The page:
Les Catacombes

Greetings from a cafe near rue Raspail where I am enjoying a hard won drink. My limited French continues to get a workout. I understand about 50 percent of what I hear and can make myself understood pretty much all of the time. Well, i’ve had to wave my hands a few times, but so far no one has become too frustrated with me and –most importantly– no one has cut me off in English yet!

This morning I managed to warn off a Yugoslavian scam artist, order a crepe and give directions to a lost French tourist –no small feat for a man as terrified as I am of exercising his supposed second language.

Paris is fascinating. It is undoubtedly lovely, bur smells like an open sewer. Yes there is fashion here, but jeans and tennis shoes are most common. And I’ve seen so much camel toe that I think I’m back in Egypt.

today I ventured into the catacombs, the 300 year old quarry pits 20 metres beneath the city, which has served as the city’s ossuary since the mid 18th century. It is a miles-long creepy underground labrynth where the carefully stacked bones of millions of dead Parisians are stored. Here’s a pic of one of the skulls:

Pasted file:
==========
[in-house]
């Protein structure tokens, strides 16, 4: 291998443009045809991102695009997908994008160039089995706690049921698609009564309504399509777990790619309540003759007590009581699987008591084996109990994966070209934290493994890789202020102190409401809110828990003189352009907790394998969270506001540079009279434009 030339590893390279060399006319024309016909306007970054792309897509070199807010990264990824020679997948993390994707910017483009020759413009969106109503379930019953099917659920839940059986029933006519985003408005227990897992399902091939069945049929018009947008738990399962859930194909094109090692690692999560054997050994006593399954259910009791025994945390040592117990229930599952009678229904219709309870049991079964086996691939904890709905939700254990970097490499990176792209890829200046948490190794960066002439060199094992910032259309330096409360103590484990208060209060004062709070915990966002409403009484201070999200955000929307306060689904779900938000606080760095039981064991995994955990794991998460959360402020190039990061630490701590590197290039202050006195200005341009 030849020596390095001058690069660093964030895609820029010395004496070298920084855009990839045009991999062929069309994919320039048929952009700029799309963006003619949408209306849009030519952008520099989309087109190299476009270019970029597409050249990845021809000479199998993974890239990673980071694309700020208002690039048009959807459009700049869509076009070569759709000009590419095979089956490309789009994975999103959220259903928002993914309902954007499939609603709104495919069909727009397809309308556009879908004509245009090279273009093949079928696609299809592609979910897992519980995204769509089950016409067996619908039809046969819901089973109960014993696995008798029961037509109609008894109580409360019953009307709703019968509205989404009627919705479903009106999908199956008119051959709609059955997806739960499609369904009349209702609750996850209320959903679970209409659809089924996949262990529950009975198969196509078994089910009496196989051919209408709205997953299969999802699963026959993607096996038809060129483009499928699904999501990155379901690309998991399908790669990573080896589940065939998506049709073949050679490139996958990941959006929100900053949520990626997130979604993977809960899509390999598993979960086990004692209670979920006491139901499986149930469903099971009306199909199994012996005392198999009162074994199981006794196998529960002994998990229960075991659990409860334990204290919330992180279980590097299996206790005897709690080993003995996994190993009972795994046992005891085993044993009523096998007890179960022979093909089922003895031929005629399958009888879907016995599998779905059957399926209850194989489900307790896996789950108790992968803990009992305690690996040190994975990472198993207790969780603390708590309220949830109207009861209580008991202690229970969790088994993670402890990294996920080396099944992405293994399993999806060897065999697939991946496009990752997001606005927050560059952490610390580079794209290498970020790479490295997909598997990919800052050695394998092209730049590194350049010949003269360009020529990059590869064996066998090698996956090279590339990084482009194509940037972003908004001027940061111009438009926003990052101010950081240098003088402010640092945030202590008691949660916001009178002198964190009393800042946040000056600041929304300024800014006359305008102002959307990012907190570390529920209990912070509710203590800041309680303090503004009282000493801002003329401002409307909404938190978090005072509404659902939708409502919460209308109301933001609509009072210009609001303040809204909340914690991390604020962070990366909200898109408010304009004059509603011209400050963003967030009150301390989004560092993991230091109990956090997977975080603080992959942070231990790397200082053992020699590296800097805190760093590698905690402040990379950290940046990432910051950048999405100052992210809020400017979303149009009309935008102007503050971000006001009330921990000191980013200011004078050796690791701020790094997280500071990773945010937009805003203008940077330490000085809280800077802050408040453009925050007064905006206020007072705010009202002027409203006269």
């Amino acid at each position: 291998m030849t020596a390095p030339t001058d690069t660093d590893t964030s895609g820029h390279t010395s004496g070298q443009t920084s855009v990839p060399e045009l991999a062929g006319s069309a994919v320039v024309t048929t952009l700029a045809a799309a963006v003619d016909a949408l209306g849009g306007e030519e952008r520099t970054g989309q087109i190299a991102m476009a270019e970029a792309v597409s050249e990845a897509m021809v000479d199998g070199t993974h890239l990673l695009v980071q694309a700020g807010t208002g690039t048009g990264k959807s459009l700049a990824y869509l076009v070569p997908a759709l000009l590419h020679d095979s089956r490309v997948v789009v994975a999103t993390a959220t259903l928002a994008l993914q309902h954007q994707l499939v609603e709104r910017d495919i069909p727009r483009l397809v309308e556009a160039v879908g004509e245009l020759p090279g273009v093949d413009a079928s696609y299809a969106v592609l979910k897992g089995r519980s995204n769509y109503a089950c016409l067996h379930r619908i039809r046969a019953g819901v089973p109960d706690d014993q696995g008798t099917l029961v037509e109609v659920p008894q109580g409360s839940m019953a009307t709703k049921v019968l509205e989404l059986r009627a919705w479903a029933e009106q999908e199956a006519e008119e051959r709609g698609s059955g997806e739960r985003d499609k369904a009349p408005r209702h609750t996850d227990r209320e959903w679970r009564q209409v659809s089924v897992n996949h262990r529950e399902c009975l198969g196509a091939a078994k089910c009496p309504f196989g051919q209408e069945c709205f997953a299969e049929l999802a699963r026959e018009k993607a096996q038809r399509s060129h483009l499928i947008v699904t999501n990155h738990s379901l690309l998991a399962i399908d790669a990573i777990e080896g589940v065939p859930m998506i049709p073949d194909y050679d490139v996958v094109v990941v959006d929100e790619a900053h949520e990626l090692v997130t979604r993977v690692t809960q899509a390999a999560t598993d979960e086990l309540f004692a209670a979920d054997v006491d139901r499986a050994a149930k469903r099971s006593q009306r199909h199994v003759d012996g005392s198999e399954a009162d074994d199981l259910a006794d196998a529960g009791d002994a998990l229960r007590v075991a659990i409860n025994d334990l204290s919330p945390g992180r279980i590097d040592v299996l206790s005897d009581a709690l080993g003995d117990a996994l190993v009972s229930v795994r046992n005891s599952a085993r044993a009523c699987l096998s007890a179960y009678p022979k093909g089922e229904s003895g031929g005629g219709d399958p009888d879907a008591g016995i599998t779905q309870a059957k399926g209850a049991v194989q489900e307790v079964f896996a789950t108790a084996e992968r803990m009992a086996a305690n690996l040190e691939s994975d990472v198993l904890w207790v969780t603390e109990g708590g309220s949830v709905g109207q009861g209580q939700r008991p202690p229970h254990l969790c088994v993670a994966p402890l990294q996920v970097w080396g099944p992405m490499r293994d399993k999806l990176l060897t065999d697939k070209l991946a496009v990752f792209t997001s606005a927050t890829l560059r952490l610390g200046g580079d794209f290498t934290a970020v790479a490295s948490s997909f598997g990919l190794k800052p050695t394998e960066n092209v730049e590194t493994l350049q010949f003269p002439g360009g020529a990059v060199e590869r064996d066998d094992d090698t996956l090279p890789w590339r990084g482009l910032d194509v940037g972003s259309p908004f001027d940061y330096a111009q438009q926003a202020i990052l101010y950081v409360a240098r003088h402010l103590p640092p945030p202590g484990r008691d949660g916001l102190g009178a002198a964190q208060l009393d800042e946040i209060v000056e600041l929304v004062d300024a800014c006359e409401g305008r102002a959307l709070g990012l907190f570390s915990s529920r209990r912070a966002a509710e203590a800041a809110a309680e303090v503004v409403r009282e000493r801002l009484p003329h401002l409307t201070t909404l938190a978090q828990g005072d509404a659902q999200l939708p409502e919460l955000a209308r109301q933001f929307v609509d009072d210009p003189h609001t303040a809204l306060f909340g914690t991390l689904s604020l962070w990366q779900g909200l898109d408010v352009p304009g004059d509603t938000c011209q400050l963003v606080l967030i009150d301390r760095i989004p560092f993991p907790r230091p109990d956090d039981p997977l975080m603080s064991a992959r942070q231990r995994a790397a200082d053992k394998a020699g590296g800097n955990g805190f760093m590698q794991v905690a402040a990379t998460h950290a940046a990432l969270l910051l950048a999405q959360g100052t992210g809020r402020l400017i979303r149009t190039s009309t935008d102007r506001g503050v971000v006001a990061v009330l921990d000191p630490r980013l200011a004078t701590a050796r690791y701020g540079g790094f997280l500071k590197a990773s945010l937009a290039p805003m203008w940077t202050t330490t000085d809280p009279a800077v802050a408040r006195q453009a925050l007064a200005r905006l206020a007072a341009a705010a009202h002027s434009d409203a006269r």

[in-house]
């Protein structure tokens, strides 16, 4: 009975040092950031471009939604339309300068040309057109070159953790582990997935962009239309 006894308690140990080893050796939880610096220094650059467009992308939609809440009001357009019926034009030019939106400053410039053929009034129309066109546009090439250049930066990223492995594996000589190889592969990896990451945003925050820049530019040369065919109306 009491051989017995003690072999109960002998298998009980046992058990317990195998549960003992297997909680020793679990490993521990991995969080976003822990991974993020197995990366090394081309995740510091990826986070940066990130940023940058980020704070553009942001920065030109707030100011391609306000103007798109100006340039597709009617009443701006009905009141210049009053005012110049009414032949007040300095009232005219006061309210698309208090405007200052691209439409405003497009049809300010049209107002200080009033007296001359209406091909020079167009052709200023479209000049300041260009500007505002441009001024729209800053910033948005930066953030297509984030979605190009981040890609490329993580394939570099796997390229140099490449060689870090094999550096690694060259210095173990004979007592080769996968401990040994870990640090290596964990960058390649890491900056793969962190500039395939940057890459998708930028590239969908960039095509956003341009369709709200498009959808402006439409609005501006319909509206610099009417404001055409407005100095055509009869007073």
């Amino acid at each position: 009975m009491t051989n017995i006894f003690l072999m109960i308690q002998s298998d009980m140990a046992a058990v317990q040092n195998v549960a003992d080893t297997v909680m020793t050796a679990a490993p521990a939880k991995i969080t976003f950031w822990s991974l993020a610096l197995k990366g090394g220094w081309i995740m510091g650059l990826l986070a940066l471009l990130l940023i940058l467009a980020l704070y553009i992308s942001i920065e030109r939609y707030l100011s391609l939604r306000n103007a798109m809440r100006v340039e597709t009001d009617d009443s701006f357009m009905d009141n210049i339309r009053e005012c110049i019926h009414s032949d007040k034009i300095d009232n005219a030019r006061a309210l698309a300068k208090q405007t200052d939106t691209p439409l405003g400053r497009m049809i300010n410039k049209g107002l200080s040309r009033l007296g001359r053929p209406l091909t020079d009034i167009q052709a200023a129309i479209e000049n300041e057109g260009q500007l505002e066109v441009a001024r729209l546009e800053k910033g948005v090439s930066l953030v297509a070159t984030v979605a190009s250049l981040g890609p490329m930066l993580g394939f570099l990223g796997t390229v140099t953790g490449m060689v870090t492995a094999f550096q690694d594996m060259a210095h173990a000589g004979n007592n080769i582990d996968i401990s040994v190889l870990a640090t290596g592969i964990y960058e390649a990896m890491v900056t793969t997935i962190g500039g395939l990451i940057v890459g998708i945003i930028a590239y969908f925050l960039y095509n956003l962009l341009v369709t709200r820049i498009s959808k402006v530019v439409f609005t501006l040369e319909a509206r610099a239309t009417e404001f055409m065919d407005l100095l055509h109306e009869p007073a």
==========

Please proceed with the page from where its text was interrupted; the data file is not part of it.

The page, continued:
A tour of the catacombs really is quite an experience. The French have taken pains to preserve the creepy low lighting, and have limited both the frequency of tourists and the density of employees, so that every visitor gets a sense of being alone in the dark with a million dead bodies.

The fellow who took my ticket was amusing. He liked to guess visitors’ countries of origin. For me, he guessed “America”, then “UK” and then, after much pondering, “Canada”. Weirdly, “India” never made his list.

I couldn’t help but think that had this been a North American endeavour, there would be garish fluorescent lighting, handrails, computer kiosks, an escalator and, of course, a gift shop. The French know how to do ambience… that’s why it’s a French word!

Lastly, I was a tad disappointed that the French had already coined the word “Pestacle”, which is close enough to my word, “pectacle“, to make me uncomfortable:

I should also add that yesterday was the 64th anniversary of D-Day. As far as I could tell, there was nothing special going on in France, at least not conspicuous enough to draw my attention!